I have always had a problem with my arms getting tired right away on windy days.
Three days ago I was fully powered on my 6.5 Retro and RRD 165 Z-Ride in 15 - 20 knots. It was a little gusty with some chop. I was sailing comfortably except that my arms got tired and ached most of the time.
I think what I do is to oversheet the sail with my arms and then lean back too far. I keep having to pull myself back up with my arms. I also do the tug of war pulling first with one arm and then the other. I tried setting my harness lines close together but that seems to make the sail more twitchy.
Even when the wind dropped I'll be sailing along ok but over and over I start to fall backwards and then sheet in hard to come over the board. I get set and lean back a little and then have to oversheet again a few seconds later.
Why I am so dysfunctional and is there any hope? My arms will thank you for any wisdom you might share! :)
hey, i had the same problem in the beginnig.
The first problem are your harness lines: rather then moving them closer together, move the entrire thing about 5 cm to one side or the other, most likely towards the clew of your sail. Keeping each side of your line about 1.5 fists apart (don't try to put them closer then one fist appart, you lose a lot of controle and gain unnecesairy powe which you won't be able to controle properly)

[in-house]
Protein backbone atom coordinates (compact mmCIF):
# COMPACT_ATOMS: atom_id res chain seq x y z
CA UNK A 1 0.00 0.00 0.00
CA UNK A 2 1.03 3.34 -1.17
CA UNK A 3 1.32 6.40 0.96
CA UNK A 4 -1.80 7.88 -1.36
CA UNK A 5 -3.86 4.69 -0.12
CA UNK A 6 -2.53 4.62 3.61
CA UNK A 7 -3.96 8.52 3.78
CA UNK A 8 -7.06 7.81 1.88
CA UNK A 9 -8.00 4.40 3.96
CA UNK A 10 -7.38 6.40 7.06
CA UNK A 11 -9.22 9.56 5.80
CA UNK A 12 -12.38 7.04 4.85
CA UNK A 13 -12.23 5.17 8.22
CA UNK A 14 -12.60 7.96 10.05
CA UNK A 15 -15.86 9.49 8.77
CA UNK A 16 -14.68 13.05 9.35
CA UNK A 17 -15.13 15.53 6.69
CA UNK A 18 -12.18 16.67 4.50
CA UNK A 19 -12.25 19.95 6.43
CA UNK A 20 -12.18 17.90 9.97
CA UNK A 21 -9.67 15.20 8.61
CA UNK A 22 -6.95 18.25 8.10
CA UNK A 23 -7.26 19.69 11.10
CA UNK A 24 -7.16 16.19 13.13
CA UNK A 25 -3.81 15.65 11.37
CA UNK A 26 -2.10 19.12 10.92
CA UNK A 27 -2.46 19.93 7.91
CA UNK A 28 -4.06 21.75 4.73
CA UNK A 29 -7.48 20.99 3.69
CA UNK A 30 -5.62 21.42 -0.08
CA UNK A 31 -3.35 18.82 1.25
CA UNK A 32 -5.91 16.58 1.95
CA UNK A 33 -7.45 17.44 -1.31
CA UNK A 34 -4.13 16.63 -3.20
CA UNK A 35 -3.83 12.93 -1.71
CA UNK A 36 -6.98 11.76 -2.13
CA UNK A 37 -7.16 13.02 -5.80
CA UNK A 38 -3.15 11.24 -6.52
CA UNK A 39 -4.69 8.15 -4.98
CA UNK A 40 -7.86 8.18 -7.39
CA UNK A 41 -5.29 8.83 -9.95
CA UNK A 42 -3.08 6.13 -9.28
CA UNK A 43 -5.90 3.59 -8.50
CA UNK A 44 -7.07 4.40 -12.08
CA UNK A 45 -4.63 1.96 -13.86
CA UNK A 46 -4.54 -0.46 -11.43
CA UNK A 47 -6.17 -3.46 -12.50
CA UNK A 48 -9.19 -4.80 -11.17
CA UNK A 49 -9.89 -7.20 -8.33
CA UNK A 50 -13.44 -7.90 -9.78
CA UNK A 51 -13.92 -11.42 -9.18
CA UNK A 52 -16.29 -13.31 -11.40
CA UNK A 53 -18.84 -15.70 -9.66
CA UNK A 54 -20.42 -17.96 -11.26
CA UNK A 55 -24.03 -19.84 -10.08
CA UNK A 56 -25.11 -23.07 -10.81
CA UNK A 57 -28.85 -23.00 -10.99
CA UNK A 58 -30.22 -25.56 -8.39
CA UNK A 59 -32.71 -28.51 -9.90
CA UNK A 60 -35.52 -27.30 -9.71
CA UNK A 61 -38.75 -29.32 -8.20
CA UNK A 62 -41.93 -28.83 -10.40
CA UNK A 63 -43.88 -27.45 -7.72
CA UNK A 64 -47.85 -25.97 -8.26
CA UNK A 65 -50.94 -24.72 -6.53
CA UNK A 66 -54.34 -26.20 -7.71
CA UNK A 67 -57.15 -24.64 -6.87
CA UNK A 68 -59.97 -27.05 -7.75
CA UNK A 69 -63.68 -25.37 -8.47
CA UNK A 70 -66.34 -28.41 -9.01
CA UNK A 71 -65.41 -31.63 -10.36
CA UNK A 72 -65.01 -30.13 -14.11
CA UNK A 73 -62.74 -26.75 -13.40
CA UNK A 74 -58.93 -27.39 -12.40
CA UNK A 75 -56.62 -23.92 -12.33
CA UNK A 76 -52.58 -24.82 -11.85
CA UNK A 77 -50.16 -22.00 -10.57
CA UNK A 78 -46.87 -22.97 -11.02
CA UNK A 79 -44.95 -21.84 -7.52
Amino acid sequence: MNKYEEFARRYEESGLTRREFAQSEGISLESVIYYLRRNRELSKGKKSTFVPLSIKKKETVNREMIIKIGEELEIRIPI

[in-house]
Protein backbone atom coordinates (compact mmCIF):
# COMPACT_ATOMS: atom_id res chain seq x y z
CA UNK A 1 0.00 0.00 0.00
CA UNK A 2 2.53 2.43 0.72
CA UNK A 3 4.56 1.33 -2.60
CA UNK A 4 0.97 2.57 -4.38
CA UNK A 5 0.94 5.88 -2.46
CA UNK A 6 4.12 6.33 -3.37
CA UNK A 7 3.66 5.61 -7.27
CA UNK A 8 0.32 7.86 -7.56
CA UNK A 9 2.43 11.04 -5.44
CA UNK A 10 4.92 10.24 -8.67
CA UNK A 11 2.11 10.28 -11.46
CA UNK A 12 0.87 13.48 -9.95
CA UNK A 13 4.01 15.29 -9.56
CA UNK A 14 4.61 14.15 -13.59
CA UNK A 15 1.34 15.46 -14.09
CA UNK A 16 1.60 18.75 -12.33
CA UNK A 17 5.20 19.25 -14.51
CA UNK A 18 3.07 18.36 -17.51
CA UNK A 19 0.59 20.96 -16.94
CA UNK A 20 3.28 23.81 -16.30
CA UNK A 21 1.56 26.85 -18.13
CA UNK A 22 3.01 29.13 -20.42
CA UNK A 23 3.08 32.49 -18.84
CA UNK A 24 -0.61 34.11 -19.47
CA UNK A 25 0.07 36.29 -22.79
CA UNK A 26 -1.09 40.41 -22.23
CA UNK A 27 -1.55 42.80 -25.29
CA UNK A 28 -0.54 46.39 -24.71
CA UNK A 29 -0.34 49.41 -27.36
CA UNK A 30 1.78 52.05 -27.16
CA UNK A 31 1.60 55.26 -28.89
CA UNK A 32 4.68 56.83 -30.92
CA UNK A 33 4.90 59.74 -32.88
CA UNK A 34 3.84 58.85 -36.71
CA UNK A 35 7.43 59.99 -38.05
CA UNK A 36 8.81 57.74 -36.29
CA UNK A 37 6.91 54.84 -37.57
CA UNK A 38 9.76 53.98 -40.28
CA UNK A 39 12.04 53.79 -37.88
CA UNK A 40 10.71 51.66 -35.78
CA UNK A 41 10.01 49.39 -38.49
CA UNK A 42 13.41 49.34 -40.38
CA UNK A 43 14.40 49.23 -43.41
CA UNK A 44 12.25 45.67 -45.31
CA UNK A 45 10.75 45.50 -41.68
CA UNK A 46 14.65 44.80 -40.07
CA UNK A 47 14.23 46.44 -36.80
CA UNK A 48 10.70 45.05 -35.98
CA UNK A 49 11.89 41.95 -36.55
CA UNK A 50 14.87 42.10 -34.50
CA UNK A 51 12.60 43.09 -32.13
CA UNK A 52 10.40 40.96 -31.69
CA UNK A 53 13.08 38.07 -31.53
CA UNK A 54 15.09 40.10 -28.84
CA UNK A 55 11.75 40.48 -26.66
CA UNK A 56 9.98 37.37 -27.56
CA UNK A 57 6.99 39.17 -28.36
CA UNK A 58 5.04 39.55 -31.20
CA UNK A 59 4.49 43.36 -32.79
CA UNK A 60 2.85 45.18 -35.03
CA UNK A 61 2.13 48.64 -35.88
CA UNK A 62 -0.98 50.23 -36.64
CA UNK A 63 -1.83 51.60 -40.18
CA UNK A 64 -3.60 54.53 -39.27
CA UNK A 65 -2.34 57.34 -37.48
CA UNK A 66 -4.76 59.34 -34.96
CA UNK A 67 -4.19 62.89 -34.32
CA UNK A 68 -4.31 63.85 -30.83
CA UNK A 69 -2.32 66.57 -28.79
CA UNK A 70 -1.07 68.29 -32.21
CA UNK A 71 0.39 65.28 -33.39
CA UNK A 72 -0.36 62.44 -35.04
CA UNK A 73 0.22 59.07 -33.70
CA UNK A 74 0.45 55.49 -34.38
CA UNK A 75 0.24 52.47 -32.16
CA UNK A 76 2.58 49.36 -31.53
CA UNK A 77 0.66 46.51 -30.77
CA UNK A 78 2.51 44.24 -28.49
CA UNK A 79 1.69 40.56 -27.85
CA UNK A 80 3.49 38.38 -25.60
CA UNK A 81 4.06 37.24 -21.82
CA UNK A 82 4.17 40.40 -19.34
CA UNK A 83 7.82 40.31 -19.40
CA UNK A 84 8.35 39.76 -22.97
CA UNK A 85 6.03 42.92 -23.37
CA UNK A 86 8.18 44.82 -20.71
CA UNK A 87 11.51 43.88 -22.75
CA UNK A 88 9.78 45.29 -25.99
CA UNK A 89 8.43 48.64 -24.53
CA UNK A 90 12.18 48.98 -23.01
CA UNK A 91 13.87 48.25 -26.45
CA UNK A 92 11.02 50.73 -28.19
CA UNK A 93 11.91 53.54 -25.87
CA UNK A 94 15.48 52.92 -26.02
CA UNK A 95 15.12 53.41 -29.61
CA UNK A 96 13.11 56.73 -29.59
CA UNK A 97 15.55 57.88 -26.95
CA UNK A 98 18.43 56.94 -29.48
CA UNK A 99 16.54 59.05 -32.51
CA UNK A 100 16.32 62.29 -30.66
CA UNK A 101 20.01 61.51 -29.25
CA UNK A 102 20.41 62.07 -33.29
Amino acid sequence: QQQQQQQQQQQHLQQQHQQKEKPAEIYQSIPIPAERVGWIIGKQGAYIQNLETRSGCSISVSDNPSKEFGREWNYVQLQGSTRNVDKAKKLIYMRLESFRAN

Second problem is your position, you lean in to early first of all and when you do, i think you put too much weight on your back foot which will make you lose your plan and have to go oversheet to pull yourself up again. Try to move your front foot somewhat more inwards, more towards the mastfoot before the plane, once you can fell it coming first lean hook in your harness, lean somewhat back, move your front foot outwards, then bend through your rear legs knee keeping your weight on the front of your board and leaning in at the same time, this should set of your plane right asway because by doing this you tug the mast over the nose of your board, you open your sails and your wieght displacement is ideal. Whilst you're doing all this you should slowly be moveing more and more to the back of your board and try to maintain this position untill you feel fully powered and then your can alter your course to where you want, strech your legs if you can and lean in. Always look in the way you want to go and keep your front knee pointed towards the sailingdirection (it sounds weird but you do it automatically)
I hope this helps
ps: be carefull with the big boards in strong winds .... they can handle to be overpowered but you need to keep them as such else they start to catch wind and waves which can make surfing hellish
I sort of agree with some of what Haiko suggests, but I think you may be confusing some harness line issues with arm strain issues.
Did you just start wearing more of your winter gear recently? Are you wearing gloves yet?
Before I launch into why changing to thicker winter wetsuits and sailing in gloves tires your arms out much more rapidly than when you sail in board shorts and a rash guard, please tell me if you recently made this change to thicker warmer gear?